Clinical

Better time data from in-hospital resuscitations


 

Research prospects

The feature opens multiple avenues for future research. Acquiring data by this method should be simple for any facility using LIFEPAK 20/20e defibrillators as its standard devices. Matching the existing handwritten code records with the time intervals obtained using this surrogate time marker will show how inaccurate the commonly reported data are. This can be done with a retrospective study comparing the time intervals from the archived event records with those from the handwritten records, to provide an example of the inaccuracy of data reported in the medical literature. The more accurate picture of time intervals can provide a much-needed yardstick for future research aimed at shortening response times.

The feature can facilitate aggregation of data across multiple facilities that use the LIFEPAK 20/20e as their standard defibrillator. Also, it is possible that other defibrillator manufacturers will duplicate this feature with their devices – it should produce valid data with any defibrillator – although there may be legal and technical obstacles to adopting it.

Combining data from multiple sites might lead to an important contribution to resuscitation research: a reasonably accurate overall survival curve for in-hospital tachyarrhythmic arrests. A commonly cited but crude guideline is that survival from tachyarrhythmic arrests decreases by 10%-15% per minute as defibrillation is delayed,10 but it seems unlikely that the relationship would be linear: Experience and the literature suggest that survival drops very quickly in the first few minutes, flattening out as elapsed time after arrest increases. Aggregating the much more accurate time-interval data from multiple facilities should produce a survival curve for in-hospital tachyarrhythmic arrests that comes much closer to reality.

Conclusion

It is unknown whether this feature will be used to improve the accuracy of reported code response times. It greatly facilitates acquiring more accurate times, but the task has never been especially difficult – particularly when balanced with the importance of better time data for QI and research.8 One possible impediment may be institutional obstacles to publishing studies with accurate response times due to concerns about public relations or legal exposure: The more accurate times will almost certainly be longer than those generally reported.

As was stated almost 2 decades ago and remains true today, acquiring accurate time-interval data is “the key to future high-quality research.”2 It is also key to improving any hospital’s quality of code response. As described in this article, better time data can easily be acquired. It is time for this important problem to be recognized and remedied.

Mr. Stewart has worked as a hospital nurse in Seattle for many years, and has numerous publications to his credit related to resuscitation issues. You can contact him at [email protected].

References

1. Kaye W et al. When minutes count – the fallacy of accurate time documentation during in-hospital resuscitation. Resuscitation. 2005;65(3):285-90.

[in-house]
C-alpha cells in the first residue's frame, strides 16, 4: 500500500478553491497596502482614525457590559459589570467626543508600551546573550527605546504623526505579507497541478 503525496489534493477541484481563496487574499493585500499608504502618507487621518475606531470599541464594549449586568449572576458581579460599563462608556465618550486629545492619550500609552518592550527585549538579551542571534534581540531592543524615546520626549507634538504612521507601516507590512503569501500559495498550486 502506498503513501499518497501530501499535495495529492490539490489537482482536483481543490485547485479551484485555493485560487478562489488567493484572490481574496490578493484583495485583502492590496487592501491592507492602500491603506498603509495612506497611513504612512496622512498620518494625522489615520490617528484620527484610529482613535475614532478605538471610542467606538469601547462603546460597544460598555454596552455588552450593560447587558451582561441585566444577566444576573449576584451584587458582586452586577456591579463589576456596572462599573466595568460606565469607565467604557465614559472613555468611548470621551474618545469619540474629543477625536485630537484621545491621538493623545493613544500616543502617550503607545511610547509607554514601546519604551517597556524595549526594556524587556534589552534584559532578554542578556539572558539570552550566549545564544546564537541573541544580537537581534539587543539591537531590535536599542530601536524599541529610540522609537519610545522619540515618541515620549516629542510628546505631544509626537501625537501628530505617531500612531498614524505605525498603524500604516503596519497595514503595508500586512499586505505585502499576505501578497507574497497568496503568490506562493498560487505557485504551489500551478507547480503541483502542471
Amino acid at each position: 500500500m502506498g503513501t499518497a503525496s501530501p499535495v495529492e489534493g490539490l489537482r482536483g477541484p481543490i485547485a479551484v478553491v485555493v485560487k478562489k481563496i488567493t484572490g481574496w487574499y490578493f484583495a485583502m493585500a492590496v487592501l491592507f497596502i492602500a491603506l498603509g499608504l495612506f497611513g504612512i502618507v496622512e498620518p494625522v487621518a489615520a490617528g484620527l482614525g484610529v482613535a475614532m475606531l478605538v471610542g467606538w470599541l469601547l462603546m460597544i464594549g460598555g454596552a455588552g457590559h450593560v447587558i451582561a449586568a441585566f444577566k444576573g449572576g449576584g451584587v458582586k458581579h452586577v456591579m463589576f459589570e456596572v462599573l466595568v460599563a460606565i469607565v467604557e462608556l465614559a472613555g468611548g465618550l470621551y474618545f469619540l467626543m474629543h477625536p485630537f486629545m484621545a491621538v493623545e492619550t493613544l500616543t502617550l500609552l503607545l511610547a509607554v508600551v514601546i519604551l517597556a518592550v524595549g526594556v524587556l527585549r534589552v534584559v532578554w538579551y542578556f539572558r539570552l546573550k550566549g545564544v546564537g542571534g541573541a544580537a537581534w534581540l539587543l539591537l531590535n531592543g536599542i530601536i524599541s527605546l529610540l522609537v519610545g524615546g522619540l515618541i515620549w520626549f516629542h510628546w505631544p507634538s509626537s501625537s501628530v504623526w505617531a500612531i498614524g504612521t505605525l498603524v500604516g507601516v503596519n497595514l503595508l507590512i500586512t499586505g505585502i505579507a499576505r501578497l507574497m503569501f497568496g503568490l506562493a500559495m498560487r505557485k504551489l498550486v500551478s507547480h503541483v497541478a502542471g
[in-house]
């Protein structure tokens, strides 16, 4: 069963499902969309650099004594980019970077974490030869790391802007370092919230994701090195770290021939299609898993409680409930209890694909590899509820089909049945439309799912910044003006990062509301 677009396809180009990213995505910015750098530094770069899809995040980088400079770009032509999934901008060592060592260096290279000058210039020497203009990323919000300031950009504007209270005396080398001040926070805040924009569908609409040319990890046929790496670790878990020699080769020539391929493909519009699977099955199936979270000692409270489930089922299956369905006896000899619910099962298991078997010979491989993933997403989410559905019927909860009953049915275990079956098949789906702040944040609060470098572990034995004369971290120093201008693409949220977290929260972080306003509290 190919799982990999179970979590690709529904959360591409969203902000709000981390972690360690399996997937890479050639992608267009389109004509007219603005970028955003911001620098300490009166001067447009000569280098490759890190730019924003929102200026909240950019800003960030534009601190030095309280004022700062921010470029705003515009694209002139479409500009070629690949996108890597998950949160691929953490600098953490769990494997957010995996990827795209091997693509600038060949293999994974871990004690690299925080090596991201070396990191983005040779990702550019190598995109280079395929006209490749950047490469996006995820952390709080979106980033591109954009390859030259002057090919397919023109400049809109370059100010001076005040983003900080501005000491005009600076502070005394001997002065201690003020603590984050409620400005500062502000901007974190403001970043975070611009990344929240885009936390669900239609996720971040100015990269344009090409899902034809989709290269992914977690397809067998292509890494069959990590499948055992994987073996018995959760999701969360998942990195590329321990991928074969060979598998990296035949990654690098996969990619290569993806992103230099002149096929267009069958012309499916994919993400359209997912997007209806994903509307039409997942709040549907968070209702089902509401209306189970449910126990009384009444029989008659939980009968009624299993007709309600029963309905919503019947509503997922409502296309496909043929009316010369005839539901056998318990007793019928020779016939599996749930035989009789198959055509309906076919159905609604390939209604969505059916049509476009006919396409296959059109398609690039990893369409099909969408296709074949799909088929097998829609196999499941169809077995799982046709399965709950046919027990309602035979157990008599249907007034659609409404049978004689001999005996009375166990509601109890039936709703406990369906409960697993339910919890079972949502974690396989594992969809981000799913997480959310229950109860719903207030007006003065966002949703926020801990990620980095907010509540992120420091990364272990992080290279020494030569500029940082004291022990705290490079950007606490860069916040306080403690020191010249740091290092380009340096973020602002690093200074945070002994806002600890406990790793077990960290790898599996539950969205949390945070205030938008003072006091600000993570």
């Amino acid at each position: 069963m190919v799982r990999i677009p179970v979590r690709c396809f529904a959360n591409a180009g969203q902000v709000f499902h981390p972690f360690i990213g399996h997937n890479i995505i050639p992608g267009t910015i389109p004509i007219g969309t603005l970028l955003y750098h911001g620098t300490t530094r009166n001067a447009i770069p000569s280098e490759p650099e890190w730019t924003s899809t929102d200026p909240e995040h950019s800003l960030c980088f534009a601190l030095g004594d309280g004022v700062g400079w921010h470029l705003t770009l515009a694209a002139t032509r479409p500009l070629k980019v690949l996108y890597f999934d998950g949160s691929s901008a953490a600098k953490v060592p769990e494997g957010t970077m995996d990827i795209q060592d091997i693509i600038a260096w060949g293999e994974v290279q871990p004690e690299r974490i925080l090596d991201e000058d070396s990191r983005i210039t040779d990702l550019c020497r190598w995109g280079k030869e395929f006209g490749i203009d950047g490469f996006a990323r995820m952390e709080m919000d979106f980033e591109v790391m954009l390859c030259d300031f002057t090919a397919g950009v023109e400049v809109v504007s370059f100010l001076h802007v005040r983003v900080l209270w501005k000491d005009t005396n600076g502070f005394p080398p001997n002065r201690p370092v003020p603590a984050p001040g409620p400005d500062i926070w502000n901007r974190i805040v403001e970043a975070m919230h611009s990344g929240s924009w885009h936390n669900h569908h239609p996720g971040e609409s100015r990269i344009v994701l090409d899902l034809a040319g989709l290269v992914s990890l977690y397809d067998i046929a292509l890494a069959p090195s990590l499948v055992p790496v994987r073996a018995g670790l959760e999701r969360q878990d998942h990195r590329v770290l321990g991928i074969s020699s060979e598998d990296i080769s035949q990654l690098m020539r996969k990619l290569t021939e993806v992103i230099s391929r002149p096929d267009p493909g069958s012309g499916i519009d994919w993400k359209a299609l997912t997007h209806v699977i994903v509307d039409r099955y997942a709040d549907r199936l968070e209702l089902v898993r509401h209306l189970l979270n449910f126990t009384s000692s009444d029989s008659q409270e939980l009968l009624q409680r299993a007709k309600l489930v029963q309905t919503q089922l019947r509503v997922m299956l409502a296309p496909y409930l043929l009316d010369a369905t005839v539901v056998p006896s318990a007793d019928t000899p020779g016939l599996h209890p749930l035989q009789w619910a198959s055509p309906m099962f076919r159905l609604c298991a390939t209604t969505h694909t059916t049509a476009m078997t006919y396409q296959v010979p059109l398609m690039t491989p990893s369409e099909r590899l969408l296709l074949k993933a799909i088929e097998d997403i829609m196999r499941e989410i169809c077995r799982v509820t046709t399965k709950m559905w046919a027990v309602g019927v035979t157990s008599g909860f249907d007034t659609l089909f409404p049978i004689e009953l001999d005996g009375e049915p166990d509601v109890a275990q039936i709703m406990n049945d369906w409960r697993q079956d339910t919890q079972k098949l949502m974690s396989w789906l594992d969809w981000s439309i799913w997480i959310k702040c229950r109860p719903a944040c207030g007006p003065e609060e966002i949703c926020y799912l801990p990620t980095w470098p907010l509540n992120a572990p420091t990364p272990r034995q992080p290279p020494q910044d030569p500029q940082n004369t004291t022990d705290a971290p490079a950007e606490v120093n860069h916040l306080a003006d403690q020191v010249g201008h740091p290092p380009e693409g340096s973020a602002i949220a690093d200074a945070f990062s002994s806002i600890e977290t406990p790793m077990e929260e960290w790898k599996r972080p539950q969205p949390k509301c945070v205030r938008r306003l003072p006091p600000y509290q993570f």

2. The American Heart Association in collaboration with the International Liaison Committee on Resuscitation. Guidelines 2000 for Cardiopulmonary Resuscitation and Emergency Cardiovascular Care, Part 4: the automated external defibrillator: key link in the chain of survival. Circulation. 2000;102(8 Suppl):I-60-76.

3. Chan PS et al. American Heart Association National Registry of Cardiopulmonary Resuscitation Investigators. Delayed time to defibrillation after in-hospital cardiac arrest. N Engl J Med. 2008 Jan 3;358(1):9-17. doi: 10.1056/NEJMoa0706467.

4. Hunt EA et al. Simulation of in-hospital pediatric medical emergencies and cardiopulmonary arrests: Highlighting the importance of the first 5 minutes. Pediatrics. 2008;121(1):e34-e43. doi: 10.1542/peds.2007-0029.

5. Reeson M et al. Defibrillator design and usability may be impeding timely defibrillation. Comm J Qual Patient Saf. 2018 Sep;44(9):536-544. doi: 10.1016/j.jcjq.2018.01.005.

6. Hunt EA et al. American Heart Association’s Get With The Guidelines – Resuscitation Investigators. Association between time to defibrillation and survival in pediatric in-hospital cardiac arrest with a first documented shockable rhythm JAMA Netw Open. 2018;1(5):e182643. doi: 10.1001/jamanetworkopen.2018.2643.

7. Cummins RO et al. Recommended guidelines for reviewing, reporting, and conducting research on in-hospital resuscitation: the in-hospital “Utstein” style. Circulation. 1997;95:2213-39.

8. Stewart JA. Determining accurate call-to-shock times is easy. Resuscitation. 2005 Oct;67(1):150-1.

9. In infrequent cases, the code cart and defibrillator may be moved to a deteriorating patient before a full arrest. Such occurrences should be analyzed separately or excluded from analysis.

10. Valenzuela TD et al. Estimating effectiveness of cardiac arrest interventions: a logistic regression survival model. Circulation. 1997;96(10):3308-13. doi: 10.1161/01.cir.96.10.3308.

Pages

Next Article:

   Comments ()